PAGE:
“She told me she was going to help me, hopefully make things better for me,” David said in an interview Monday. Instead, he would find out later, the therapist wrote a report to ORR. Based on his account of being exposed to deadly violence, officials at ORR decided to move him to what’s termed a “staff secure” facility on the East Coast, one with many more restrictions.
Only once he was on the plane did David learn where he was going.
“The man who was accompanying me – I said to him, ‘look, can you, can’t you tell me anything about where we’re going, before I make a mistake and do something I shouldn’t do. … That was when he told me that his job was to move kids… and that’s what he was doing, and that I was not going to be reunified with my family. That he was to take me to a higher-security facility.”
At the second facility, David said he was assigned a case manager who told him that he should tell him everything about what had happened to him and how he felt. David told the case manager about how afraid he’d been when he was moved, how he had feared he was being kidnapped and had thought of trying to run to a police officer.
He was labeled a flight risk, he said, and immediately restricted for a week, not allowed to go outside with the other boys to play soccer or basketball. They were ages 12 to 17. Some had crossed the border unaccompanied, like him; others had lived in the US for years after being brought in illegally by their parents when they were much younger.
David still hoped he would be out and reunited with his uncle quickly.
“My case manager and my therapist told me that I was going to get out, that I was going to be reunified with my family. And that if I behaved well for 30 days, that they would be able to move me back down to a regular shelter,” he said, “and that from there I’d be able to reunify with my family.”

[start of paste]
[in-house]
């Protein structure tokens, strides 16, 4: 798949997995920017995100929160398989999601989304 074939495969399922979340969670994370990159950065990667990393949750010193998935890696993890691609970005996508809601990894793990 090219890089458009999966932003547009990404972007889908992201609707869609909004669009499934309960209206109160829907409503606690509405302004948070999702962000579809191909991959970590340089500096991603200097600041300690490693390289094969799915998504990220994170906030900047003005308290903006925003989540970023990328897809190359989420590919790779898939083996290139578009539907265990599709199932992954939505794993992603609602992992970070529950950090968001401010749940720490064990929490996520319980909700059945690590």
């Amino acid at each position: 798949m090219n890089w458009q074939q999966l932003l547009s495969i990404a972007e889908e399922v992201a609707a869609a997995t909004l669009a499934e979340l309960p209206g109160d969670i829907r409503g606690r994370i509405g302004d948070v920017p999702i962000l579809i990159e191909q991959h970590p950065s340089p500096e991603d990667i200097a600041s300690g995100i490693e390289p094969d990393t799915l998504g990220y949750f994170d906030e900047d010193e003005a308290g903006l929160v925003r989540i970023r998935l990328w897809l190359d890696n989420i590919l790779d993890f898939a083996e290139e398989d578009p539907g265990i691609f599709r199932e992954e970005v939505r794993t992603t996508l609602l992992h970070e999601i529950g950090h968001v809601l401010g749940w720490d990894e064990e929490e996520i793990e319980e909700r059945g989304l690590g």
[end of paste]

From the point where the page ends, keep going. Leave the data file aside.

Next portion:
“I behaved well, but that never happened. They never moved me to a lower-level facility.”
They explained to him that the process was complicated. His uncle, as his sponsor, would have to have home visits, a background check, submit fingerprints.
Meanwhile, David said, he was put on anti-anxiety medications. He added that, eight times in the four months he was there, he was taken to the infirmary to get injections. He said he wasn’t told what they were for.
“I said that, ‘I don’t like injections.’ And they said, ‘Well, if we don’t give you these injections, we’re going to write a report to the government and that will affect your case.’”
David said he only discovered later, when he saw his records, that a case was being built against him.
“They would take very simple events and make them into something. They’d make these long reports about them. And it could be something very simple… at one point I had a pen and I drew on my hand. And they said that I was trying to cut my veins. I was writing a word, like, Dios mio (my God).”
The second shelter declined to respond to a query about the treatment of minors, referring any questions to ORR.
Four months on, David was moved without explanation again – this time to one of the highest-security facilities in the ORR system. “It was like a prison,” he said. The staff were uniformed guards with walkie-talkies and handcuffs on their belts. The teens were locked into individual cells that could only be opened from outside, each small room holding a bed, a toilet, and a small window with thick glass, he said.
David said he later learned the reason for the move. “When… they showed me my record, I saw that I had been accused of being a gang member, which was not true, because I had never been a gang member. I had never been in any kind of a gang. I don’t know why this was in there, where that came from.”
This facility housed two separate groups: undocumented migrant teens and US citizens sent to juvenile detention for criminal and violent behavior. Far more than at the other shelters, David said, he feared some of the other residents.
Assaults and fights were frequent, especially when the two groups mingled for activities, he said. He was assaulted and bloodied several times.
“When I was hit, I never defended myself,” he said. He quickly saw what happened to those who did. “If they defended themselves – the officials would just say, ‘Oh, well, he was fighting.’ And if you’re fighting, then they would detain you for longer. They would put you in higher security. There would be other repercussions. So I just decided not to defend myself.”